It’s kind and thoughtful of you to care so much about one of your patients. Working with individuals who have schizophrenia can be challenging and it’s good to know there are people who care about helping them recover.
You are faced with a difficult situation. The goal for you in this situation should be to do what is best for the individual you are caring for. His mental health and stability should be your utmost concern.
You mentioned that you did not want to engage in unethical behavior. Fantasizing about him is unethical. Remember that he is currently your patient and you are his attending caregiver.
Most relationships do not develop like the one you’ve described. You said that you would forgo your needs to be with him. It’s not healthy for you to do this. You’d likely be okay with not having your needs met at first but after a short while you may begin to feel resentful towards him because he could not meet them. One-sided relationships usually do not last very long.
There are also other important factors to consider. You do not know his history. Usually individuals who live in residential living facilities have very serious illness histories. He may be severely mentally ill. If so it may be difficult for him to engage in a relationship. You said that he is withdrawn and quiet. This may be due to illness symptoms or it could be related to the medications he is taking. With regard to medications, we do not know how they are affecting him emotionally. Some medications cause a person to be withdrawn or to have a flat affect. Medications also change an individual’s personality. If he were to eventually come off of his medications he might be a completely different person.
You also thought that you could help him recover from schizophrenia if you and he were together. You seem to believe that your love could help him be cured of schizophrenia. That’s almost like saying that love cures schizophrenia. That line of thinking is an insult to the families and spouses of individuals who have schizophrenia. If we asked them how much they love their family member with schizophrenia we’d almost assuredly find that they very much love their ill family member. But love can’t cure schizophrenia. He is mentally ill. His disease is very real. It’s unrealistic to think that your love can cure his schizophrenia.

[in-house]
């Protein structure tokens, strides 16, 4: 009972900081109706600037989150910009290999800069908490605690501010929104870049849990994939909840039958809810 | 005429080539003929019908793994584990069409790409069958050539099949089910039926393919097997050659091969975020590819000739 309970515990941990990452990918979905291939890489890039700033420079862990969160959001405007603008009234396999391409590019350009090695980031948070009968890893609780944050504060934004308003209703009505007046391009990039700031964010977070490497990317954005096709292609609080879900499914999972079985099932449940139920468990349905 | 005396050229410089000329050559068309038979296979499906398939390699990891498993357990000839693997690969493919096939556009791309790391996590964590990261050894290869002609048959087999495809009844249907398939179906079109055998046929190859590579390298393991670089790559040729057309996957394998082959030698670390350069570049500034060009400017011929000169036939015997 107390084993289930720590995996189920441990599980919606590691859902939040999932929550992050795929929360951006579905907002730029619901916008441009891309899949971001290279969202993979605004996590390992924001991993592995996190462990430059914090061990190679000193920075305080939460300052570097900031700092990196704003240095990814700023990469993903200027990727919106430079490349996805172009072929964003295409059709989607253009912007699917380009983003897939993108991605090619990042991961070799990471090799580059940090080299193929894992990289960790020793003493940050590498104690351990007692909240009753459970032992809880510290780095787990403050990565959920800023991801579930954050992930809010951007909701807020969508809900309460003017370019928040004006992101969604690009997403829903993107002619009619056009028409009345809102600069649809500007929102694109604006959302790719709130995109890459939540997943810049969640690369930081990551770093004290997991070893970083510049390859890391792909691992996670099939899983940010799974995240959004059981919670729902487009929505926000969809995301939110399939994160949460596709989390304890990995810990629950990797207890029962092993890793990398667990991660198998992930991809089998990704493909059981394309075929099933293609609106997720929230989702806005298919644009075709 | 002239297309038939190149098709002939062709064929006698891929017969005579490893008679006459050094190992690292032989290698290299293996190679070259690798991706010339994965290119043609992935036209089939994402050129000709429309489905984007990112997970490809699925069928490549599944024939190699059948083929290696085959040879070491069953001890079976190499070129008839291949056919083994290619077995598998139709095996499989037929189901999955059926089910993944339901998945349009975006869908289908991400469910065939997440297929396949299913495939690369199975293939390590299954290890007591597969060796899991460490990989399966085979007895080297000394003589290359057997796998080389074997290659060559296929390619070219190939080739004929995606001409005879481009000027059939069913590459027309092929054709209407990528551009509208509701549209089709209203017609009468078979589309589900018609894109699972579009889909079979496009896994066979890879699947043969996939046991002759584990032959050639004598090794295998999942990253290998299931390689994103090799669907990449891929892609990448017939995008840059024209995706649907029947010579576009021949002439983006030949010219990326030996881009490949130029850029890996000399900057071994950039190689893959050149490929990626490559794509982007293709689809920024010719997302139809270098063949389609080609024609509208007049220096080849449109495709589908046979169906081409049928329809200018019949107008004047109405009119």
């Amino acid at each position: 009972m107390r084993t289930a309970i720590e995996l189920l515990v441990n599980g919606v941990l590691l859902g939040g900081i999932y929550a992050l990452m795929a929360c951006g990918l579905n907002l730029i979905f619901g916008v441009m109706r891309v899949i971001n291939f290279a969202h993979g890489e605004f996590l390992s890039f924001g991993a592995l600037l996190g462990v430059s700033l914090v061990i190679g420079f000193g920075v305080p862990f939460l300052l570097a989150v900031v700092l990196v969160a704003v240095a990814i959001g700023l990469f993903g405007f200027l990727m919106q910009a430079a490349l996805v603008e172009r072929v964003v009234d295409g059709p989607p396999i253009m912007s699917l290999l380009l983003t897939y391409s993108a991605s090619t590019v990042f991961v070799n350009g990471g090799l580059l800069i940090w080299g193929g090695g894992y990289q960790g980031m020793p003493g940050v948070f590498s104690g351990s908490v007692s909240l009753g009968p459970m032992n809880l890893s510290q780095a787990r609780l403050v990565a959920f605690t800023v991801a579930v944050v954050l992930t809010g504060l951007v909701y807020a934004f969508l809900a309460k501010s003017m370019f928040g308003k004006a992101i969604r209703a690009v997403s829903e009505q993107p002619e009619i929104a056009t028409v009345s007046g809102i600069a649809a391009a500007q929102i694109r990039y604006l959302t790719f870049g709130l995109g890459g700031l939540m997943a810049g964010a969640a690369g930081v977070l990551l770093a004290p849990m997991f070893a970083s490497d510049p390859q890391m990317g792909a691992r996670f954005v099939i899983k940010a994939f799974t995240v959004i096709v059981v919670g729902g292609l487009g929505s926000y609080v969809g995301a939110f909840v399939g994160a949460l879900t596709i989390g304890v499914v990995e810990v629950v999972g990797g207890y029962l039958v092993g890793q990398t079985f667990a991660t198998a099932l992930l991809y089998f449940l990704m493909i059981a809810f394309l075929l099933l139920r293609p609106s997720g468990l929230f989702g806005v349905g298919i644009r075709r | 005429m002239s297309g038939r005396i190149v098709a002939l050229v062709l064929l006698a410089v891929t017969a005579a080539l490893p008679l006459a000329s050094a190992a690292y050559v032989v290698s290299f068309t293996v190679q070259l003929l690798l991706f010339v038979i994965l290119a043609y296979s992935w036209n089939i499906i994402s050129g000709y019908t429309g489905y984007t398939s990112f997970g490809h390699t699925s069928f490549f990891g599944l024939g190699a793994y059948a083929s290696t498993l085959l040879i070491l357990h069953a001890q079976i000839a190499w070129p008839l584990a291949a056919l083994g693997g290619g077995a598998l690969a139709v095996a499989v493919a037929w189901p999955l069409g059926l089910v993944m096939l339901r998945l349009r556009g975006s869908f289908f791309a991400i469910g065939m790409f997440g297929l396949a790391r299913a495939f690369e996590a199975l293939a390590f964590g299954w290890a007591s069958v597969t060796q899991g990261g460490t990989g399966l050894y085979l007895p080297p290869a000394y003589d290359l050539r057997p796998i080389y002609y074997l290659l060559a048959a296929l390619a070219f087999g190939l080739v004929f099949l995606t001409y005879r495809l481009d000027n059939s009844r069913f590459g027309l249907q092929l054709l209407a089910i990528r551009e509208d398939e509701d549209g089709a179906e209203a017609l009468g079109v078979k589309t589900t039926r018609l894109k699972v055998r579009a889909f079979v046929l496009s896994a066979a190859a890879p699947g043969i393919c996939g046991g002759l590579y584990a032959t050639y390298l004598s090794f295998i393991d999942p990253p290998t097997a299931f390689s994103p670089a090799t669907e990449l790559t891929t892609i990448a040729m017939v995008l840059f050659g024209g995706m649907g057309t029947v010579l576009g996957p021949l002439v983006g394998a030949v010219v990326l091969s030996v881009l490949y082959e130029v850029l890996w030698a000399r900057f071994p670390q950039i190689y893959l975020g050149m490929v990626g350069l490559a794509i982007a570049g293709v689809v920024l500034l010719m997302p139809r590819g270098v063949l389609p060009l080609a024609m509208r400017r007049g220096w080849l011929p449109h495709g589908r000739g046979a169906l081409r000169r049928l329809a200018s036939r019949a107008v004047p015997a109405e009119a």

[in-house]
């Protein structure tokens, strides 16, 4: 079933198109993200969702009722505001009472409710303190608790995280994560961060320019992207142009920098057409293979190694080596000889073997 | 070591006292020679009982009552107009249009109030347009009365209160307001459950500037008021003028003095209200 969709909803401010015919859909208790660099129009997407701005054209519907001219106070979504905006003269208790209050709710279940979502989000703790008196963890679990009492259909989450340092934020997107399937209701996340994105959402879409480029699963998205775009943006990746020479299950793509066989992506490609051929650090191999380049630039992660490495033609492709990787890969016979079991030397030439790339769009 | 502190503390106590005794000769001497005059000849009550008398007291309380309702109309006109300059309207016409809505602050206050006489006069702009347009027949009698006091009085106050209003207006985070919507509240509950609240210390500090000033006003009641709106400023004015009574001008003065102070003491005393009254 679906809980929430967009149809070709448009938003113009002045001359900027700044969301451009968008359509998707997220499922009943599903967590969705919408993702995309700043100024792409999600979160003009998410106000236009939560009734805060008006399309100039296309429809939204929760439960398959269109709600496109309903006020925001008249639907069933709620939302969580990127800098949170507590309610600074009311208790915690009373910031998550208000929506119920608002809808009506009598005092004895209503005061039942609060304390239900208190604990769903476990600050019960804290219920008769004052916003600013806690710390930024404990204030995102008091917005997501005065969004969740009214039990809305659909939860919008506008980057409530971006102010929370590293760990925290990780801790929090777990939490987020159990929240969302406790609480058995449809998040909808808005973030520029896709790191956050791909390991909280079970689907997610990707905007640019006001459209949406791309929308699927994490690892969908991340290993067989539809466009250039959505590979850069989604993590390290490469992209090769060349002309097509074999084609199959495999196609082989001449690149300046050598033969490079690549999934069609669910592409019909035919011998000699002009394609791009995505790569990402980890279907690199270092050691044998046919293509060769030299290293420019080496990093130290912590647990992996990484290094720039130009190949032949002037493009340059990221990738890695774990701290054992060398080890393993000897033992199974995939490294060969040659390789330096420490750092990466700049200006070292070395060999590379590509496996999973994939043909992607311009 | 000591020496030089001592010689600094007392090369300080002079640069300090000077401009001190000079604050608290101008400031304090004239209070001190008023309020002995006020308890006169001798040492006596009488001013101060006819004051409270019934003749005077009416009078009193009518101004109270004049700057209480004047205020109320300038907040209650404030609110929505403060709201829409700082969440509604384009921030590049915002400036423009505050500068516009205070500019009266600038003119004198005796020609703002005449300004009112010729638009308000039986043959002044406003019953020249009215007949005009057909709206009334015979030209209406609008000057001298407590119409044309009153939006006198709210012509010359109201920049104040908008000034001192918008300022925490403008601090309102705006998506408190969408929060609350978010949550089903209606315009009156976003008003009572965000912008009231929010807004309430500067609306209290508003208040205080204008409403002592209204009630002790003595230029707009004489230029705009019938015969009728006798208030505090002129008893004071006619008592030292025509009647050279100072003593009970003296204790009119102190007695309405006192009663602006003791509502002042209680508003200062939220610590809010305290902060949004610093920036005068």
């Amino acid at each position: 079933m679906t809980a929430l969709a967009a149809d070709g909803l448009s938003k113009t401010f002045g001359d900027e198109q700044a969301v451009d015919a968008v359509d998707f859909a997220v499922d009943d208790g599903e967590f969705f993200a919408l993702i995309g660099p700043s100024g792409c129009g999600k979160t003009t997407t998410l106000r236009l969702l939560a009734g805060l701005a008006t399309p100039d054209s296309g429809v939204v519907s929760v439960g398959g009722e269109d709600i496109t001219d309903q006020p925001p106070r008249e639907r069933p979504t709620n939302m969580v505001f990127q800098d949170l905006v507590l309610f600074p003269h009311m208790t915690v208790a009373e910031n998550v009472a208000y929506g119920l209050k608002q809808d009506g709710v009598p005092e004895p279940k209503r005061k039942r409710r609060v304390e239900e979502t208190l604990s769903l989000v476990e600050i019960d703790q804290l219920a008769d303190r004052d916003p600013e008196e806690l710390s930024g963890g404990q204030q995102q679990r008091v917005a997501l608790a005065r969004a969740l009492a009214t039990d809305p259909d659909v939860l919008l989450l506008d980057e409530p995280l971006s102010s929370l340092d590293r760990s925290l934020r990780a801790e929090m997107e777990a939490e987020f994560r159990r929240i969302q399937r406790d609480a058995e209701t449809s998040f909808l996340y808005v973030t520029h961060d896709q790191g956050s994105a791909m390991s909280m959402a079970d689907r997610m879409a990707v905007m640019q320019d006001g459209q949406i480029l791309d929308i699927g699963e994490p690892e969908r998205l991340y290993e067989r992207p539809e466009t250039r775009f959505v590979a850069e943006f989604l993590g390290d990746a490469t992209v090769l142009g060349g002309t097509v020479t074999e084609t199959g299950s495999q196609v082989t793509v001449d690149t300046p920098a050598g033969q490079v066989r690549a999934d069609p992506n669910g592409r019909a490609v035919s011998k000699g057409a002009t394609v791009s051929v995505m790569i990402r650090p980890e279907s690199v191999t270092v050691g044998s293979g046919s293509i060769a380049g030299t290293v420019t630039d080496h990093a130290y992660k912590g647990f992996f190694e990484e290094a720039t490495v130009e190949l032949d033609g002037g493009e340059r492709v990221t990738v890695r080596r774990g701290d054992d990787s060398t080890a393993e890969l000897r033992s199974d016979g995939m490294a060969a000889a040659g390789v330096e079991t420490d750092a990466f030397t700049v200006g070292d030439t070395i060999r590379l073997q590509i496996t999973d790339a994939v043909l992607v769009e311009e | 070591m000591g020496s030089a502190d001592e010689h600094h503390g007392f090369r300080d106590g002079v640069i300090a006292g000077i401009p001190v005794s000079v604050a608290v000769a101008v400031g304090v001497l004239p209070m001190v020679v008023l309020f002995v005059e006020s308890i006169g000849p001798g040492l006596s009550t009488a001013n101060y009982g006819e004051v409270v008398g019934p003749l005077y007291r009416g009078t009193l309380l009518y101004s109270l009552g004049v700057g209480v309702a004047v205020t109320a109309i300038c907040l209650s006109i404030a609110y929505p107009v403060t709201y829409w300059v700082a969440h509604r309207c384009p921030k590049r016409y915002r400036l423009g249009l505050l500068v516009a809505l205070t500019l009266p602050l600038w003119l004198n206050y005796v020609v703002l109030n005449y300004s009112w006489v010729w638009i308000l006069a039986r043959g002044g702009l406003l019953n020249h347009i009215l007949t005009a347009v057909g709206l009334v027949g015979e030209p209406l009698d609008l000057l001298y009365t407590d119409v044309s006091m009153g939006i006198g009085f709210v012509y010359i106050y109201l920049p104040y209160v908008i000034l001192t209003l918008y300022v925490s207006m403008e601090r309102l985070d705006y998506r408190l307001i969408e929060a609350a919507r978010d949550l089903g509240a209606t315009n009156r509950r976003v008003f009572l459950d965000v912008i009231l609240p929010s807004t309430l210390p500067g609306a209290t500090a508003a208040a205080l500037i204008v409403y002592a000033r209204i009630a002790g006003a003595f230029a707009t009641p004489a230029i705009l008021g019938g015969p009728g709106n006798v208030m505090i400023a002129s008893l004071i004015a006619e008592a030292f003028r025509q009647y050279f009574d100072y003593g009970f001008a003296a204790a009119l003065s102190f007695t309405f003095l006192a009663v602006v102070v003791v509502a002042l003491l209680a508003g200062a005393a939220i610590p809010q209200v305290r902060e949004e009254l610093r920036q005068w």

I understand that you may not truly believe that you could cure his schizophrenia. You are trying to help him. It seems like you are a caring individual. Your desire to help him is very noble and kind but it’s important to be realistic.
The aforementioned information contains several important points to consider. Given the situation if your goal is to help him recover then it may be best for you to remain in the role of a caregiver. I would advise against attempting to pursue a relationship with him. He could be best served by your help, generosity and kindness with you as a caregiver. The last thing you want to do is to harm him. Engaging in a relationship with him has the potential to harm him while remaining his caregiver could only benefit him. I would suggest you do the latter.